Barbera d'Asti superiore Alfiera 2019
DOCG, Marchesi Alfieri, 1500 ml
Deep ruby colour. Pronounced jammy nose, a combination of plum and raspberry. This single-varietal wine is highly concentrated and the oak is nicely integrated. Alfiera is an elegant Barbera with a lovely long finish.
|Italy / Piemont / Barbera d'Asti
|3 to 12 years after harvest
|16 to 18 °C
|Brasato di manzo al Barolo, Bistecca fiorentina, T-Bone steak, Wild specialities, Wild boar entrecôte with Spätzli, Spicy hard cheese
|fully destemmed, long must fermentation
|in tonneau, partly in barrique/ Pièces
At the intersection of Roero, Langhe and Monforte, between Asti and Alba, lies the small medieval village of San Martino Alfieri. The magnificent baroque castle of the Marchesi Alfieri and the Azienda building are located on the hill.
The winery is run by three sisters, Emanuela, Antonella and Giovanna San Martino di San Germano, direct descendants of the Marchesi Alfieri. The winemaker Mario Olivero has been at their side for many years.
The Alfieri have been living here since 1616, and have been closely connected with the Piedmont region and its history since. They have asserted their influence honourably in literature, architecture and politics. The magnificent chambers, halls and the romantic orangery speak of an eventful family history at every turn. The huge park is a feast for the eyes and quickens the heart of any botanist or gardener.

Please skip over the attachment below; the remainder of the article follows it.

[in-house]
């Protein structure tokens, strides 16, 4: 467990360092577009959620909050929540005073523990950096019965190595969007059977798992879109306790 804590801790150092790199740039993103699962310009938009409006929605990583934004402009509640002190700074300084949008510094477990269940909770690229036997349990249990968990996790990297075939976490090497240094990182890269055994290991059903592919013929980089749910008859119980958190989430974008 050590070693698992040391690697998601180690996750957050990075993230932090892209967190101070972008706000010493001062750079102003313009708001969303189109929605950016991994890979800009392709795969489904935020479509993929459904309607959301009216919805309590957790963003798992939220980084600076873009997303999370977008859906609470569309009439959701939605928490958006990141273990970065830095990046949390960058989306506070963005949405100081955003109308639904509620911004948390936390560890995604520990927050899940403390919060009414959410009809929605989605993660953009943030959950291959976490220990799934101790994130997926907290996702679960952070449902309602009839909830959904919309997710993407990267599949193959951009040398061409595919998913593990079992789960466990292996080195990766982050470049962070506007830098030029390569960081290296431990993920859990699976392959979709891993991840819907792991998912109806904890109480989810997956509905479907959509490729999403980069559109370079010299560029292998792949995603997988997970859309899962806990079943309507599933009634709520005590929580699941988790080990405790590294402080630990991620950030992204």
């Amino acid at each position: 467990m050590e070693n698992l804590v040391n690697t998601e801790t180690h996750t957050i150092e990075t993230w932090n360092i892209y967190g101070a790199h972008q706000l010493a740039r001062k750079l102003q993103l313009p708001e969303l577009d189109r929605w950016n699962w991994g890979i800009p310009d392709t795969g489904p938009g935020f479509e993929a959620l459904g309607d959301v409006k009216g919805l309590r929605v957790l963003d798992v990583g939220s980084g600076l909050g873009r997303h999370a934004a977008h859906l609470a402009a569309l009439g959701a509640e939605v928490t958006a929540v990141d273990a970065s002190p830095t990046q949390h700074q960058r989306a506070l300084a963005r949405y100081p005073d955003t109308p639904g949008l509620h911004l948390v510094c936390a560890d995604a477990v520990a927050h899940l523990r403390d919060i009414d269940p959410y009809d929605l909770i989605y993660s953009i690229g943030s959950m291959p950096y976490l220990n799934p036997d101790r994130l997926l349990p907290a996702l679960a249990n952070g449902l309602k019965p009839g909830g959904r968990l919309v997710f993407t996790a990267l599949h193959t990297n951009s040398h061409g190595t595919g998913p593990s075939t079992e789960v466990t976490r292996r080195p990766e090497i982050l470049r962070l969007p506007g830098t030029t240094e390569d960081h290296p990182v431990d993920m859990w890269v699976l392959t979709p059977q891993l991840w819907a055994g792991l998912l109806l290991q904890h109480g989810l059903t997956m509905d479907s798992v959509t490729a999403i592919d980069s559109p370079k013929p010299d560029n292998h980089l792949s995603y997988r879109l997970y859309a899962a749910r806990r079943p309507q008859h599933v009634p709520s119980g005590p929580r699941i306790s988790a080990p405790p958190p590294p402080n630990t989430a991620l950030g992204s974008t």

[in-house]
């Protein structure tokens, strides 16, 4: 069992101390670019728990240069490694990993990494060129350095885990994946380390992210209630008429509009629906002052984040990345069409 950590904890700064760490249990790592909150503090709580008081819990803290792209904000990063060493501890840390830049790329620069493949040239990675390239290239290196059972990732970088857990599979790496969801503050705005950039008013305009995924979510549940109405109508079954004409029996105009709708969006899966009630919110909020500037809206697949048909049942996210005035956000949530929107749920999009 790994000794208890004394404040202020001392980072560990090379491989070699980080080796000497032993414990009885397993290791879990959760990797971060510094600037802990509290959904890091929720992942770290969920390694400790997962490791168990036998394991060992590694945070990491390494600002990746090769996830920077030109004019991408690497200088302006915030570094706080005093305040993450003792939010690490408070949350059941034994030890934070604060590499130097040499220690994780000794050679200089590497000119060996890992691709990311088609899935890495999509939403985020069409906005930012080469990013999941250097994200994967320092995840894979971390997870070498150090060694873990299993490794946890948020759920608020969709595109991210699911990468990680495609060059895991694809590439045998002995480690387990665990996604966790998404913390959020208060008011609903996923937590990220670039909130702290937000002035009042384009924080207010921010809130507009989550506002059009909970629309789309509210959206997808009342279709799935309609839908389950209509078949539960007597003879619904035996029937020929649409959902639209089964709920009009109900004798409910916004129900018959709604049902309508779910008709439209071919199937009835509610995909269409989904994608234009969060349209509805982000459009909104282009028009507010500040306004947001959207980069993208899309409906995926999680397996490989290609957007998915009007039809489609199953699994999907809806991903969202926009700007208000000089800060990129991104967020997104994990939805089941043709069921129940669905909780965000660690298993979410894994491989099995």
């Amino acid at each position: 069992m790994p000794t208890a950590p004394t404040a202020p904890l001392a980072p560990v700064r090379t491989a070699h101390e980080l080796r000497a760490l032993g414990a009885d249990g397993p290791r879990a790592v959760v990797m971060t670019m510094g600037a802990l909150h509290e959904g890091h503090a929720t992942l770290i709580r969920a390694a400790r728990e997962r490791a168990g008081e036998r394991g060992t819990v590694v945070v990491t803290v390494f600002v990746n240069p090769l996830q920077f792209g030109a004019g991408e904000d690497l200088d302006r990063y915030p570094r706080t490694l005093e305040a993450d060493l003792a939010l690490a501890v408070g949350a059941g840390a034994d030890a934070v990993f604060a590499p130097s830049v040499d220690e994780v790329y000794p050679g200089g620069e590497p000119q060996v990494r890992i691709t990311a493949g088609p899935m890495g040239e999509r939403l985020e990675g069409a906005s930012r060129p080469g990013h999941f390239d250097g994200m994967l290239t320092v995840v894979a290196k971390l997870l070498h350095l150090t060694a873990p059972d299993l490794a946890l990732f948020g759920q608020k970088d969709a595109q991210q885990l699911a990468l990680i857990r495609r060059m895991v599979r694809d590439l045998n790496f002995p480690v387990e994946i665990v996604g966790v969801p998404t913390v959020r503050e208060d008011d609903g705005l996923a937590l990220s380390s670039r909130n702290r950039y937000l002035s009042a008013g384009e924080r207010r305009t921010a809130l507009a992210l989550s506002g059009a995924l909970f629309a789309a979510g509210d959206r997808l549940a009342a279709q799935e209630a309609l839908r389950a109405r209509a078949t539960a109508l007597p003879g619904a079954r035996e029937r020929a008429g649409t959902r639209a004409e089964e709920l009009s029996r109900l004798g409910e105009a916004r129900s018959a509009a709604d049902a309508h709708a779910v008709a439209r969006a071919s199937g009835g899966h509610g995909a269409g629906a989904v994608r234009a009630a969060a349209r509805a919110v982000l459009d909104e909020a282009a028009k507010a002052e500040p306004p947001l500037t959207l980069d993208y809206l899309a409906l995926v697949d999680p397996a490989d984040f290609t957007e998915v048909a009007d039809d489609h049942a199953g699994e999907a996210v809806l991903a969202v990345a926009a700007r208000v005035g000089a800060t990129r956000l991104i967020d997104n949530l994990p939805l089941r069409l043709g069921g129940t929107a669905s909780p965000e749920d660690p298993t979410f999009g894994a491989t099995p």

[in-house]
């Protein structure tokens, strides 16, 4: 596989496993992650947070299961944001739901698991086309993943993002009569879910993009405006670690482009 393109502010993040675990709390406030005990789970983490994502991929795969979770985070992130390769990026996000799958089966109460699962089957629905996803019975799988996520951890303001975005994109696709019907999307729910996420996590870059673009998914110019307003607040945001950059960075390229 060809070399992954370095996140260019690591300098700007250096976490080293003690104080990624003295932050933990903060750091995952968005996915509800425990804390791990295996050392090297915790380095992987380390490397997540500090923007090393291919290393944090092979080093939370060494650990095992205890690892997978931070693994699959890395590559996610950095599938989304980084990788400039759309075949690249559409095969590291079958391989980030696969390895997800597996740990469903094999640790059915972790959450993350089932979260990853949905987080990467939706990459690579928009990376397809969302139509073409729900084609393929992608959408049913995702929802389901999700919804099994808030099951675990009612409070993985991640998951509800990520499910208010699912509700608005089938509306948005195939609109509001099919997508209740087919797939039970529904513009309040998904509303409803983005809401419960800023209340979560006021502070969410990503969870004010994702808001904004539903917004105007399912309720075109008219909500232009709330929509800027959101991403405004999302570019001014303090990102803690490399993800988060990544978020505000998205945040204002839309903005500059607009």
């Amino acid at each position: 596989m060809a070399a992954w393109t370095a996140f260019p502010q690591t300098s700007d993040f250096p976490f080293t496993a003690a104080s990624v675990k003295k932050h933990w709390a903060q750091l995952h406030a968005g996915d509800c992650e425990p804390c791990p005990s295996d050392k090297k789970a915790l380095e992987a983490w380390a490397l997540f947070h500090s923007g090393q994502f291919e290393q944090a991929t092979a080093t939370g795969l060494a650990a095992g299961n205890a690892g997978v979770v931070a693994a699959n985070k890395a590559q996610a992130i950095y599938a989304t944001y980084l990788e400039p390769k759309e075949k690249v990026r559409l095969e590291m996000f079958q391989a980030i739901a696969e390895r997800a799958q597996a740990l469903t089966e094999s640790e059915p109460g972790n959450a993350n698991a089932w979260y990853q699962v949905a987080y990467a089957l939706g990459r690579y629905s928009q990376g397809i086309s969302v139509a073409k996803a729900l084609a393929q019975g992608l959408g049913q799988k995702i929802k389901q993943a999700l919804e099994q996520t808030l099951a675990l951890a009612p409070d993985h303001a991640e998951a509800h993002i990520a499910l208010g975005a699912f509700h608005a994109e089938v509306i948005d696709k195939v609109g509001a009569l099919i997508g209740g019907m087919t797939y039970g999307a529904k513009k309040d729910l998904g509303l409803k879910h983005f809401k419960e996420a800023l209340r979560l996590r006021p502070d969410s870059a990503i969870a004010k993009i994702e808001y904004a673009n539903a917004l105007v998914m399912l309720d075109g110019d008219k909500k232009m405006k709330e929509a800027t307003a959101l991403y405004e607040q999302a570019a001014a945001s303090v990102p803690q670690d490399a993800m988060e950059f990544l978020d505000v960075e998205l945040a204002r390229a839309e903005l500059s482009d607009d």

The all-around culinary companion
The Barbera grape is one of the cornerstones of the Piedmont. It lends its name to three cultivation areas: Barbera d’Asti, Barbera d’Alba and Barbera di Monferrato. There are fierce rivalries. Thus the vintners of Asti assert that their Barbera is better than those from Alba, because the best sites in Alba are reserved for Barolo and Barberesco. The truth is, there are all kinds of Barbera: young and fruity, ripe and complex, simple or sophisticated. The best representatives are ruby red with pure, sweet cherry fruit, soft body and fresh acidity. They are fantastic culinary companions: there is scarcely any Italian dish with which they do not fit. The variety is well-distributed, thanks to the Italian emigrants in California.
Italy – Where wine is a way of life
The Italian wine regions are extremely diverse, and this is made clear in their wines. Established varieties such as Merlot, Syrah, and Sauvignon can be found on just 15 percent of the total vine growing area. The remaining 85 percent is reserved for autochthonous, indigenous varieties. More than 2,000 different grape varieties are grown under diverse conditions and pressed with various techniques into wines that reach the top tier of the international wine market.